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Fifth Course - Breast of Wild Mallard and Confit Leg with Red Cabbage, Potato Cake and Blackberry Gel – The only disappointment of the evening. Whilst the soft, truffled potato cake was spot on and the accompanying vegetables and sauces cut through the richness of the meat perfectly, it was the mallard itself which was the real let down. The mallard breast was a little tough and lacked flavour. Meanwhile the confit leg was a challenge to eat without picking it up. When I finally got to grips with it, I struggled to find any meat worth eating without getting a mouthful of bone or gristle.

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Sixth Course – Apple sorbet with granola – Delightfully fresh, a perfect palette cleanser.

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Seventh Course – I’ve got a very big soft spot for the unstoppable trio of chocolate, peanuts and salt. Here they combined to produce an absolutely brilliant dessert. On top of a gooey chocolate brownie sat salted peanut butter mousse and glistening chocolate ganache. It’s the kind of dessert you can’t eat without getting it all over your face (ok maybe that’s just me). On the other end of the plate sat gingerbread, gingerbread ice cream and a sesame caramel tuile. This cleansing combination balanced the richness of the chocolate at the other end of the slate.

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Petit Fours – A pleasant combination of chocolate flapjack and incredibly wobbly yet too subtle piece of lemon Turkish delight.

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Looking at The Pony’s a la carte menu, starters begin around £5 and main courses around the £10 mark. I’d question whether there are any better value Michelin starred restaurants in the UK. Pony & Trap is well worth the trip from Cardiff. If you can’t be bothered to drive back after all that food (like us) then I’d recommend The Carpenter’s Arms for overnight accommodation which is a five minute taxi ride away.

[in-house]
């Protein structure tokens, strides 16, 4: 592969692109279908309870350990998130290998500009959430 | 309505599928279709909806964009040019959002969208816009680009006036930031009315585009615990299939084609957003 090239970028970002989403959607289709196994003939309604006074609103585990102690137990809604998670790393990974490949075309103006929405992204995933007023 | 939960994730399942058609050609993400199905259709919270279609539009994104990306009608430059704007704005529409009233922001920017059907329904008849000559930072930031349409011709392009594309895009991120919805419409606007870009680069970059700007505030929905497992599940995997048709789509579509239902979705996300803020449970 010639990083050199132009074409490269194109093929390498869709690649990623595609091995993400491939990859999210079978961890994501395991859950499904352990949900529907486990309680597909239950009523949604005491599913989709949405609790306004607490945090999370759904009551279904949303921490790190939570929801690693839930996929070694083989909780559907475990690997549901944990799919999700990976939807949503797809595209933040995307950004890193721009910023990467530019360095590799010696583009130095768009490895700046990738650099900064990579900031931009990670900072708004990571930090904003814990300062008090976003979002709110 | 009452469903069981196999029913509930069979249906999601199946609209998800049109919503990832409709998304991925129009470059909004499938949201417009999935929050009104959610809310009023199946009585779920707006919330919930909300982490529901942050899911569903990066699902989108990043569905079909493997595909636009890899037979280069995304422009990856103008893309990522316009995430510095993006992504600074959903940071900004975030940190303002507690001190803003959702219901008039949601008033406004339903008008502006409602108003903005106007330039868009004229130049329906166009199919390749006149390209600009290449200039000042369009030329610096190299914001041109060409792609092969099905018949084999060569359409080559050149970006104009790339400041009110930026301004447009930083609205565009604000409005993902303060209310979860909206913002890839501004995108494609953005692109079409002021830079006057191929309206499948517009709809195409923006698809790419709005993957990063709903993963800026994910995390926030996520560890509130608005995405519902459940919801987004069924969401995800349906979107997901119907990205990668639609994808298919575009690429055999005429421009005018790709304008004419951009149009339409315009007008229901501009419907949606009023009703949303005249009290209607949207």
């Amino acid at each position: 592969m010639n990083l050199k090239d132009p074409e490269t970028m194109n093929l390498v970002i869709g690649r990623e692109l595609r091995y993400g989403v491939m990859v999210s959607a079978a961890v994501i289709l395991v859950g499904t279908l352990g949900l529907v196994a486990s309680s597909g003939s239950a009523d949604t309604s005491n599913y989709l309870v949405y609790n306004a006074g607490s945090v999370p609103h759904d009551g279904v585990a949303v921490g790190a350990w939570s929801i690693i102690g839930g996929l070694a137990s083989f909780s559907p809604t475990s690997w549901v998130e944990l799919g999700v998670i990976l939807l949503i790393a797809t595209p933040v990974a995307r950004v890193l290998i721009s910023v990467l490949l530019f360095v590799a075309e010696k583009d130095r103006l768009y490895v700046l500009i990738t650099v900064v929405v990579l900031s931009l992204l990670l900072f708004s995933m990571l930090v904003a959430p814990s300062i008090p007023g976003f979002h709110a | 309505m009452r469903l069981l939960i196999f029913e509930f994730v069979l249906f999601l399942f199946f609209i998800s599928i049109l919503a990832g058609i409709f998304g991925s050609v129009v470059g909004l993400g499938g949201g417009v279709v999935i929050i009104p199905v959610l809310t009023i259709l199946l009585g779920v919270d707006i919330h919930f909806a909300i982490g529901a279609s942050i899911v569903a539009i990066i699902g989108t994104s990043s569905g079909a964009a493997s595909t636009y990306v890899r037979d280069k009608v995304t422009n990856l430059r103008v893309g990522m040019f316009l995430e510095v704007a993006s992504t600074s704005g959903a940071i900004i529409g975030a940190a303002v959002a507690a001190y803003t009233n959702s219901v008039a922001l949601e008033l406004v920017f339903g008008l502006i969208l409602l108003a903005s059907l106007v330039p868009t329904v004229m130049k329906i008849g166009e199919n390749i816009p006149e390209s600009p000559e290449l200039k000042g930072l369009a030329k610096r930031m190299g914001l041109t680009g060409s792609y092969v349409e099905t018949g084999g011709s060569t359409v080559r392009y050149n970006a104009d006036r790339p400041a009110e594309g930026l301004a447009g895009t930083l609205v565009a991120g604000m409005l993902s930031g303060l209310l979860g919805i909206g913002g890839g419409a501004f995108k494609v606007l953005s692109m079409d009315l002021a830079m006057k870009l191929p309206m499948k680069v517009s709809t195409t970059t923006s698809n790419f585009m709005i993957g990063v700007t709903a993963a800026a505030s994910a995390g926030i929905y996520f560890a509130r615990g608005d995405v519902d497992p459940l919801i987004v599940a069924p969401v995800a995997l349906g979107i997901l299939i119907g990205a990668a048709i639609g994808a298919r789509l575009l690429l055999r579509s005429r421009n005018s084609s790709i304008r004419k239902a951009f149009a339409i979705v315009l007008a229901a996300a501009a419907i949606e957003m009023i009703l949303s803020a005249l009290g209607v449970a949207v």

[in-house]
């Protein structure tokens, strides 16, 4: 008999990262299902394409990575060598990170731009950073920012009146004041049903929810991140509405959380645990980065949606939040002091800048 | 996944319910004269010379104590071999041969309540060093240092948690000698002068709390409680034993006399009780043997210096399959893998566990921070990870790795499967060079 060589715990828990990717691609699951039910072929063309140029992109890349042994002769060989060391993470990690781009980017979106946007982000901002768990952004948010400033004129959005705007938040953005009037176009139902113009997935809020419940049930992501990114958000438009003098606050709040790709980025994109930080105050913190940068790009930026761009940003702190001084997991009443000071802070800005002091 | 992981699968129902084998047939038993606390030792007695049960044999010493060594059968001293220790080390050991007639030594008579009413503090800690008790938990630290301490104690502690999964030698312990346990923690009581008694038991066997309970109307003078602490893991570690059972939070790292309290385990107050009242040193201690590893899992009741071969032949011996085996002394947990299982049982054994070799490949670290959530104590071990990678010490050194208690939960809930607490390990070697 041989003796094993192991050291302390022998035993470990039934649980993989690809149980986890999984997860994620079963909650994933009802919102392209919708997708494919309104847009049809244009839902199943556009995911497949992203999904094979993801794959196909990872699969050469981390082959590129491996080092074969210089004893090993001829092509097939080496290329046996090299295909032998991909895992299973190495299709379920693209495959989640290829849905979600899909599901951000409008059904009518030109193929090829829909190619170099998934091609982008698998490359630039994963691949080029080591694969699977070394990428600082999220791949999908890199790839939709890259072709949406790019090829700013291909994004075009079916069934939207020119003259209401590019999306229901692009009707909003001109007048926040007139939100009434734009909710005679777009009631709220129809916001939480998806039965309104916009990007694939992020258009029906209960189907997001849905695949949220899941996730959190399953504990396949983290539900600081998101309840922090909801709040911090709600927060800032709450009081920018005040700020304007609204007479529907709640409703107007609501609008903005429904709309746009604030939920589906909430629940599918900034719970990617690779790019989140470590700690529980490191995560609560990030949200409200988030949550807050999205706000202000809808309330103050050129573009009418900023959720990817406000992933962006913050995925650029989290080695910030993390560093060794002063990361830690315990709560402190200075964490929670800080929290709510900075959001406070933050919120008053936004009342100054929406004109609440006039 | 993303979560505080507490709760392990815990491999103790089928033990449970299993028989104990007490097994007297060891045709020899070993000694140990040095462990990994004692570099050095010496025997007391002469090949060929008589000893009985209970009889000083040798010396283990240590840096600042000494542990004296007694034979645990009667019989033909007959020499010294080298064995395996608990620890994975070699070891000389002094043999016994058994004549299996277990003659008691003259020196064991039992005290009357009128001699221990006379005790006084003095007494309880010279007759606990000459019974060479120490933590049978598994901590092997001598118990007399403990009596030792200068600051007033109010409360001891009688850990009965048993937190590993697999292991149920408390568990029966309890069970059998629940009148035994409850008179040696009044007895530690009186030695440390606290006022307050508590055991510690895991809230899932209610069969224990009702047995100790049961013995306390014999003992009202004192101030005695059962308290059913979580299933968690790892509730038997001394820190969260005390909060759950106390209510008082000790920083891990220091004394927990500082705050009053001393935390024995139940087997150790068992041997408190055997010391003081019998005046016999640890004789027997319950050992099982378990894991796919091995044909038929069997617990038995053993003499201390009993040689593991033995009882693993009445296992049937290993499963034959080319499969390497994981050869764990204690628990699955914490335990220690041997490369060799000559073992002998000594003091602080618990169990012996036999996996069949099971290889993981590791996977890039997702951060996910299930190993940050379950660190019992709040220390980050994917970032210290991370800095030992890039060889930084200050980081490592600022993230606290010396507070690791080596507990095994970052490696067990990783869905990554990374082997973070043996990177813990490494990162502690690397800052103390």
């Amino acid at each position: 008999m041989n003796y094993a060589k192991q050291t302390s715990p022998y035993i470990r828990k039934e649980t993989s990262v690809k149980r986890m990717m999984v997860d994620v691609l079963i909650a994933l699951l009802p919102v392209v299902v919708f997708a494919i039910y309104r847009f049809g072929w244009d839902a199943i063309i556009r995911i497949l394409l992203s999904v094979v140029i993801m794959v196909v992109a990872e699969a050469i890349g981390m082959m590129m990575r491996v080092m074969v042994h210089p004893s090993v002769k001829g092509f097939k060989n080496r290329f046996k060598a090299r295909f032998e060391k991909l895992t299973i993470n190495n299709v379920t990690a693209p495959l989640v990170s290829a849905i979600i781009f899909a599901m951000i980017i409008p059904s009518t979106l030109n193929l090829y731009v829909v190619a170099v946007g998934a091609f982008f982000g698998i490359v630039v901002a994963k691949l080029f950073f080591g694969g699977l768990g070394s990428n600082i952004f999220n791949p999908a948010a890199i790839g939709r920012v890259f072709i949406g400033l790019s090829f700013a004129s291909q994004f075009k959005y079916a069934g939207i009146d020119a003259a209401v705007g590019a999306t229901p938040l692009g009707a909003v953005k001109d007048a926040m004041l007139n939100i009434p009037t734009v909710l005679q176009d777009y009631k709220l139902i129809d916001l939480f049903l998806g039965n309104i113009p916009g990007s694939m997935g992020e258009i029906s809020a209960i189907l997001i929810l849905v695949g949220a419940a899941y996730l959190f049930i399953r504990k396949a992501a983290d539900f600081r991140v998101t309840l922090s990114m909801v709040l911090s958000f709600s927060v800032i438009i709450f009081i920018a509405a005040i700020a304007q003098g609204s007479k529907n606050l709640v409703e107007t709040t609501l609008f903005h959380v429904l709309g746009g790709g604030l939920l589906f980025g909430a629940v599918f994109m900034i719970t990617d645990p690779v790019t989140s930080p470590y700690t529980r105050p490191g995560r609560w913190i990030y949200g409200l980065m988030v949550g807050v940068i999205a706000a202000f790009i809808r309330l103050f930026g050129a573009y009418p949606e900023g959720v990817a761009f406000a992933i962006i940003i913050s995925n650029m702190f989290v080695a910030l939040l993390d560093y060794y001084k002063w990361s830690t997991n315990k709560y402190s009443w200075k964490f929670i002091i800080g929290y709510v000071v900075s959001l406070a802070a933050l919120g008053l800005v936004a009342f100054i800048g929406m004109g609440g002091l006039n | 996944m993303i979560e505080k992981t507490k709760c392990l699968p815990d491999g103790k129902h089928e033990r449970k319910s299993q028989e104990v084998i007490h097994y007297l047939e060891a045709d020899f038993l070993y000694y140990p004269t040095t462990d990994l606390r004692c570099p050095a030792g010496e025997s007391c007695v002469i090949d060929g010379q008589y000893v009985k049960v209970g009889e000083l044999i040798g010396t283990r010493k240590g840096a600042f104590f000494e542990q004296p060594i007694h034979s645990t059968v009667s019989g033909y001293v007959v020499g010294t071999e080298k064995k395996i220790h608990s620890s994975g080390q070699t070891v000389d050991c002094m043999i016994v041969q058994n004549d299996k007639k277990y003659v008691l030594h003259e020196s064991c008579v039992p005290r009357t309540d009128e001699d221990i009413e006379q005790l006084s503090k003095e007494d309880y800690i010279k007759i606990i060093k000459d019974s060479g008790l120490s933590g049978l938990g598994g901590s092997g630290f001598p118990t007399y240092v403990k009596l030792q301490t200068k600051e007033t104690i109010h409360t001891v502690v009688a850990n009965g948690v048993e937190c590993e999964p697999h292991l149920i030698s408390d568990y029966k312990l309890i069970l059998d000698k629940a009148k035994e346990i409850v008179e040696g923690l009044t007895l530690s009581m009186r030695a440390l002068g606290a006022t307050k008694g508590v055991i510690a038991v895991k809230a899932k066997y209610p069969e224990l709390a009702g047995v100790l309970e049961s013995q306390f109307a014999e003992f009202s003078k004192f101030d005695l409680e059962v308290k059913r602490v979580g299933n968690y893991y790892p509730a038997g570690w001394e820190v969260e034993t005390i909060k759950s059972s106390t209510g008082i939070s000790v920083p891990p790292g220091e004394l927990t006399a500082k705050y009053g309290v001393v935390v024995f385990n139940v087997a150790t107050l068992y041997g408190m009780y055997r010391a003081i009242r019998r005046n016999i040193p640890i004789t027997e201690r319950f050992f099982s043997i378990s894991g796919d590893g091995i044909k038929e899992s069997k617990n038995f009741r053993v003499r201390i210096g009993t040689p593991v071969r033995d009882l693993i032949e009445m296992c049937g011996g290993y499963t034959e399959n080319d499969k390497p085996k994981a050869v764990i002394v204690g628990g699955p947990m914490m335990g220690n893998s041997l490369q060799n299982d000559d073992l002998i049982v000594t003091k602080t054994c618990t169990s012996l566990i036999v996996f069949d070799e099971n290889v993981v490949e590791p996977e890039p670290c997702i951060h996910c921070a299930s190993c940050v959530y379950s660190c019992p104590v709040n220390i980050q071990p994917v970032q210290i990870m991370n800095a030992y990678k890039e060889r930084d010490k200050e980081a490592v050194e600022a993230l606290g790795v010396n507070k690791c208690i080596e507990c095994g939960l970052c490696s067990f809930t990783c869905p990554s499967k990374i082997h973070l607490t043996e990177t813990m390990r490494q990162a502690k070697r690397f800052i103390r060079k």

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My guess is the cockney comes from the old pub name.

Great to see your review (i liked the pictures). We ate there just before they got their star. It was simoler fare then but equally good. I agree it is a really great place and retains the pub feel far more than many other starred pubs like The Star in Yorkshire and even The Hardwick.

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I cannot understand why you found the pictures annoying Sunbeam I thought them very good they really show the standard of presentation.I did not like the idea of a fry up included in a tasting menu with black pudding yuck.It is impossible to bleed a pig without collecting its urine at the same time and frankly I just could not enjoy that. :sad:

Sid the Pig

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  • 4 weeks later...

It is impossible to bleed a pig without collecting its urine at the same time and frankly I just could not enjoy that. :sad:

Eh? How does that work? Stun pig. Lift with a gambrel through hocks. Slit throat. You don't touch anywhere near the bladder before that.

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Sheepish - Hope you have finished your breakfast.

When you suspend a pig by the hocks its neck is lower than the vagina or penis, upon having its throat cut the pig empties its bladder the urine runs down the body of the animal and thus, together with the blood, into the collecting container, noway can you avoid this.I have watched thousands of pigs being slaughtered so can assure you this is what happens. :huh:

Sid the Pig